Former D.C. United goalkeeper Charlie Horton has filed a lawsuit against former teammate Fabian Espindola, current DCU manager Ben Olsen, D.C. United, and MLS over injuries he sustained due to an alleged assault perpetrated by Espindola.
Courthouse News was the first to report that the lawsuit had been filed.
Horton claims that the alleged incident ended his career, and that he is still suffering from concussion symptoms to this day. He is seeking compensatory and punitive damages.
The filing states that on March 29, 2016 the United players gathered at the club's training facilities to watch video of the team's previous match. After the meeting, Espindola approached Horton and argued with him about an incident that took place during a practice session two weeks prior.
Horton indicated he wasn't interested in continuing to argue and turned to walk away from Espindola. At this time Espindola "viciously struck Mr. Horton in the left temple with his elbow." Teammates and staff who witnessed the incident soon separated the two.
The filing states that Horton "immediately began experiencing symptoms associated with a concussion," but was allowed to practice that day and was not entered into the MLS Concussion Protocol. When his symptoms worsened over that evening and the following day, Horton reported his condition to the D.C. United training staff, who referred him to the team physician. Horton was diagnosed with a concussion and then entered the MLS Concussion Protocol.
Horton's symptoms continued over the next several months, but he was cleared to play in May of 2016, just over a month after the alleged incident. Horton was subsequently loaned to USL side Richmond Kickers to regain his form and fitness, but he broke a finger that required surgery to fix, and missed the rest of the 2016 season. Horton attempted to come back with D.C. for the 2017 campaign, but was cut prior to the start of the regular season.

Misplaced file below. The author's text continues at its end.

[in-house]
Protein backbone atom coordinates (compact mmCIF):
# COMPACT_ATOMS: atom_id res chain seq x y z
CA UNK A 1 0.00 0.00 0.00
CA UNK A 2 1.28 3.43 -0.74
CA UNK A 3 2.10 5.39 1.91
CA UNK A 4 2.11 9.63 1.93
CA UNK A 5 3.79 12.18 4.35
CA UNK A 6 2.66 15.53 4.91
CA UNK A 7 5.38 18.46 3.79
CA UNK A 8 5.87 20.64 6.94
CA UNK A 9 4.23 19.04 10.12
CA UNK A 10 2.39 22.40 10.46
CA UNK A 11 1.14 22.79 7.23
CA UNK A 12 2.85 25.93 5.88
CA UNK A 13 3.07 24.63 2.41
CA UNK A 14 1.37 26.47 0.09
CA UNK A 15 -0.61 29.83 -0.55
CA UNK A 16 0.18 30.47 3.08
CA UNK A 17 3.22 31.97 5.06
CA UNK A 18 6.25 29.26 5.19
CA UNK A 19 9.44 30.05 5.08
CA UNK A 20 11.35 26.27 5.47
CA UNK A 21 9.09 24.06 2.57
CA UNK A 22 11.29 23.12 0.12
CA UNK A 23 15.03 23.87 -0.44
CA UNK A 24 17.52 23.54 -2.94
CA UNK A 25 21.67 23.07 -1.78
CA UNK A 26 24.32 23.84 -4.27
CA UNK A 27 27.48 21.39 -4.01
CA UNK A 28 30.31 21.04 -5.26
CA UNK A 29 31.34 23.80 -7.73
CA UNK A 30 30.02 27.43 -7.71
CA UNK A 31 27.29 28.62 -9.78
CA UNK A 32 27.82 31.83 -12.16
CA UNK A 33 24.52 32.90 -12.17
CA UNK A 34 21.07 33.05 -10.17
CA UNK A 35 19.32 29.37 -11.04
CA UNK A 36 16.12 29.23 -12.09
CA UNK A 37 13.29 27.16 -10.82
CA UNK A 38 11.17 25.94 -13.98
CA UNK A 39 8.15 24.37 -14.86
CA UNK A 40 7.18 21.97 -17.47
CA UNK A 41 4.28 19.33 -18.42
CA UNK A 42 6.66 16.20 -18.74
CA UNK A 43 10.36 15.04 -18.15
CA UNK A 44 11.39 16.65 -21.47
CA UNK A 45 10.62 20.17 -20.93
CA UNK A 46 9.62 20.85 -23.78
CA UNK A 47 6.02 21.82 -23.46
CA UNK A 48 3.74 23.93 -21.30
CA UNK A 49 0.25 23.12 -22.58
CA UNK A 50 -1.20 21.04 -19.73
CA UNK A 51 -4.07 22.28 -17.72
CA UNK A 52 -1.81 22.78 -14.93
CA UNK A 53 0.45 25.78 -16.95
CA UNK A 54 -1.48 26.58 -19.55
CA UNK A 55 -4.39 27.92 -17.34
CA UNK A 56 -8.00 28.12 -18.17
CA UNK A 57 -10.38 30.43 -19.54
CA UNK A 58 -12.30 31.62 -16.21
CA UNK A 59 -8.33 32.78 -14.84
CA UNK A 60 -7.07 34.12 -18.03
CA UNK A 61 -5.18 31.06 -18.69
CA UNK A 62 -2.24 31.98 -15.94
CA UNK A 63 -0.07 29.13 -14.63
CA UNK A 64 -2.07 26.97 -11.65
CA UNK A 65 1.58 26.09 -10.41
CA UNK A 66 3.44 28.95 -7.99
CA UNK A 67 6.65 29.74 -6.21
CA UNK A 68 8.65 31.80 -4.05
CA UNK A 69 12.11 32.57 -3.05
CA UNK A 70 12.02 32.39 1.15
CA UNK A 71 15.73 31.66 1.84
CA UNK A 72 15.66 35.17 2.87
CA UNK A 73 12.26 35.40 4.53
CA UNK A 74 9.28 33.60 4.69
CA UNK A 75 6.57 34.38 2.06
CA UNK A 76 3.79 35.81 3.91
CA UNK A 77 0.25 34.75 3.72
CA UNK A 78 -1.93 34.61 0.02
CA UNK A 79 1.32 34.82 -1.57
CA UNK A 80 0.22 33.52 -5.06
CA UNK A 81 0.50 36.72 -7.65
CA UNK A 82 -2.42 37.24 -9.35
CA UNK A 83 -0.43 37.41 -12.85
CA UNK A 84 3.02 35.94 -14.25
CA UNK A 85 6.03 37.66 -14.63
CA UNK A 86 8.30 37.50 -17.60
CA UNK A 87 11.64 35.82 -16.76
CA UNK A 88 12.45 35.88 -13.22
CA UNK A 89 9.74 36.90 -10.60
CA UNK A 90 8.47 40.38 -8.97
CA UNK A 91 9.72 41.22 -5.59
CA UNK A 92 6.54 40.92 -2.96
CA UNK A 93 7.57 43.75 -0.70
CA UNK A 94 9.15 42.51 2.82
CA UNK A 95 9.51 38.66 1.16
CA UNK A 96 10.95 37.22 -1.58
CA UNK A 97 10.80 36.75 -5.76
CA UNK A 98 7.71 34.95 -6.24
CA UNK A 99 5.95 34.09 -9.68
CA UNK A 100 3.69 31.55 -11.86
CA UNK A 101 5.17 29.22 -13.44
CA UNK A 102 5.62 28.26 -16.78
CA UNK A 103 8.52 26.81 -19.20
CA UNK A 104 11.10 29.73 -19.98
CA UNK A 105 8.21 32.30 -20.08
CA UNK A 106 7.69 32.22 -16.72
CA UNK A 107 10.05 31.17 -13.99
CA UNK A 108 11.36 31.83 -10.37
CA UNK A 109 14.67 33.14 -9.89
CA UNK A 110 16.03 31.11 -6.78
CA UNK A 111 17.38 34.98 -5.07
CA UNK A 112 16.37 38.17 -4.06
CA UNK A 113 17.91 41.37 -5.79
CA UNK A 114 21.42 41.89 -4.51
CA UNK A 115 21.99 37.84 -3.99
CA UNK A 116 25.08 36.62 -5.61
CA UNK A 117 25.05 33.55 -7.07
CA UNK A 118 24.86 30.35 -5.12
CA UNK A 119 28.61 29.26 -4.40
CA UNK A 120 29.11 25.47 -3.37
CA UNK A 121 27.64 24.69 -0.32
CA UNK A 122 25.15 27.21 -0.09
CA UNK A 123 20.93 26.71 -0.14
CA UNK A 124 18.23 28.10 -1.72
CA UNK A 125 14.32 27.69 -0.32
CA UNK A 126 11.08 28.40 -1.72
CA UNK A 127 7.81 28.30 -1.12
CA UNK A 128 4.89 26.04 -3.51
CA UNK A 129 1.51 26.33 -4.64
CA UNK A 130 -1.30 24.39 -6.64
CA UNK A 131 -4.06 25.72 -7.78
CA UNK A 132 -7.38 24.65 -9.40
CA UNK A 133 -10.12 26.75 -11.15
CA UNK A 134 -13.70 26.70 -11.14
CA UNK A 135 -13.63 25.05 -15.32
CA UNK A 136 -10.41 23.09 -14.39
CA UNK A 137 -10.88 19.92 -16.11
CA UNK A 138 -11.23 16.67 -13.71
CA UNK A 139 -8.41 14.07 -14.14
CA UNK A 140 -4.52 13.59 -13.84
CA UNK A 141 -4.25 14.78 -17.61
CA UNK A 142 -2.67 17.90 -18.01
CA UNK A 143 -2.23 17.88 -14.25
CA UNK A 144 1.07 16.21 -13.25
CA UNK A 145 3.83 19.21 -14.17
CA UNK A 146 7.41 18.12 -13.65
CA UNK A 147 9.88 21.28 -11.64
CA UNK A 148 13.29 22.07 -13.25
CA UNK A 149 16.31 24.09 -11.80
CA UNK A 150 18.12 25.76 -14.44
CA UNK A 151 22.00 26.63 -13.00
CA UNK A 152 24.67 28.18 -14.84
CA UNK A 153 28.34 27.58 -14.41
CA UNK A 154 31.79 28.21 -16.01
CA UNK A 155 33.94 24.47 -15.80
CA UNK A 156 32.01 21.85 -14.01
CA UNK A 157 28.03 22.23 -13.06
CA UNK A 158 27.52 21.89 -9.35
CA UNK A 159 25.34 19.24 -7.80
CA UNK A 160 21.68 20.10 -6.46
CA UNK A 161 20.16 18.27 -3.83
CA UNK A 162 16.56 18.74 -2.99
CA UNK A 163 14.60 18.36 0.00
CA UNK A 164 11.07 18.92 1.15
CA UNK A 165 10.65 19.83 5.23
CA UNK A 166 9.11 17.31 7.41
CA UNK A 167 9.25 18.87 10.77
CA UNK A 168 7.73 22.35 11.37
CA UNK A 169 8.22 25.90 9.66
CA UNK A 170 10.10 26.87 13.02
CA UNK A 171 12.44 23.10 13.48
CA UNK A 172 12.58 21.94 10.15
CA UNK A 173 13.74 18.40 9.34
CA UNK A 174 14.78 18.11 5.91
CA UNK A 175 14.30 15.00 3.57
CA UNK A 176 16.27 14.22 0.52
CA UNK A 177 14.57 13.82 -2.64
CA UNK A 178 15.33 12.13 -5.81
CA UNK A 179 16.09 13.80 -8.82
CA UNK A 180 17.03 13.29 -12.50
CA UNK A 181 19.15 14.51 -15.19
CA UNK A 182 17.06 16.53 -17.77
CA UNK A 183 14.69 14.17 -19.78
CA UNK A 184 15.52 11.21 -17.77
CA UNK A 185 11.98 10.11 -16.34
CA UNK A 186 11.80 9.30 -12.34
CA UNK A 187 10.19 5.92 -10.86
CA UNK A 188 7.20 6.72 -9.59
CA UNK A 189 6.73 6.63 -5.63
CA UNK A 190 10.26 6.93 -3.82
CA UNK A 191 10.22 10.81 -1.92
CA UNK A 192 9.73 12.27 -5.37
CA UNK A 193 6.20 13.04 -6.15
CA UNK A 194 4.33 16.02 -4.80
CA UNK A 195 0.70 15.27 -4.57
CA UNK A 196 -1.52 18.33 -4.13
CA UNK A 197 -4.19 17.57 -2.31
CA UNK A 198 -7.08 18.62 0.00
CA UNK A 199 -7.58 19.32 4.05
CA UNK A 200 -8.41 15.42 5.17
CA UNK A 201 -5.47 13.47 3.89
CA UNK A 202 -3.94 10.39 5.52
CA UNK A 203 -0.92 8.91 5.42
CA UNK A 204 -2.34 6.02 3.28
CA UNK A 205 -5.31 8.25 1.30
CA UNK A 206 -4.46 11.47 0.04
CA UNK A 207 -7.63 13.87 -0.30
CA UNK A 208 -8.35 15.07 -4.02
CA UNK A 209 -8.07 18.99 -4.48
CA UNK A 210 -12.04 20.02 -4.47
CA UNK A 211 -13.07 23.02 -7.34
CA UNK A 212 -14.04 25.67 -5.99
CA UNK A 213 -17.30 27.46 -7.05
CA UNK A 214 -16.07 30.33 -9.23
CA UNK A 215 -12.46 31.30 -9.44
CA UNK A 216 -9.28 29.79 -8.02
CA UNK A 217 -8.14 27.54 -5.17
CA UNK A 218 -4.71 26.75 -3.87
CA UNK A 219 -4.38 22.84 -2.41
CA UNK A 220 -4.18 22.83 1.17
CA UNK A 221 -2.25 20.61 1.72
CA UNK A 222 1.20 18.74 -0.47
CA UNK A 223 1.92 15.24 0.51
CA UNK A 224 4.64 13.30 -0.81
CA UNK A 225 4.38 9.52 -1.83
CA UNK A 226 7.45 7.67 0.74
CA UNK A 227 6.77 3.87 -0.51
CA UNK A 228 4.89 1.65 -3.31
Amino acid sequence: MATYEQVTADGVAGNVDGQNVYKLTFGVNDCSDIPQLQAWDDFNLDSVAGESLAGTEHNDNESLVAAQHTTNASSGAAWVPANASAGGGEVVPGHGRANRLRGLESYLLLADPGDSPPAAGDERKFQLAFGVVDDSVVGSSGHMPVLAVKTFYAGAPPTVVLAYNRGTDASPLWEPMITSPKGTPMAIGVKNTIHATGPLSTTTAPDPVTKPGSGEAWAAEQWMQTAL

The filing states: "Due to the severity of his ongoing post-concussive neurological symptoms, which directly inhibited his ability to perform at a level necessary to continue his professional career, Mr. Horton was forced to officially retire from professional soccer."
The filing indicated that Olsen and D.C. United are being sued for failing to adequately supervise Espindola, despite knowledge of previous on-field incidents involving the player. Espindola was suspended six games in 2014 for shoving a referee, and was also suspended for two matches in 2014 for violent conduct directed at another player.
MLS is being sued for being negligent in its hiring and retention of Espindola, and breaching its duty of "reasonable care" despite its knowledge of the aforementioned incidents that should have rendered the player "unfit for work."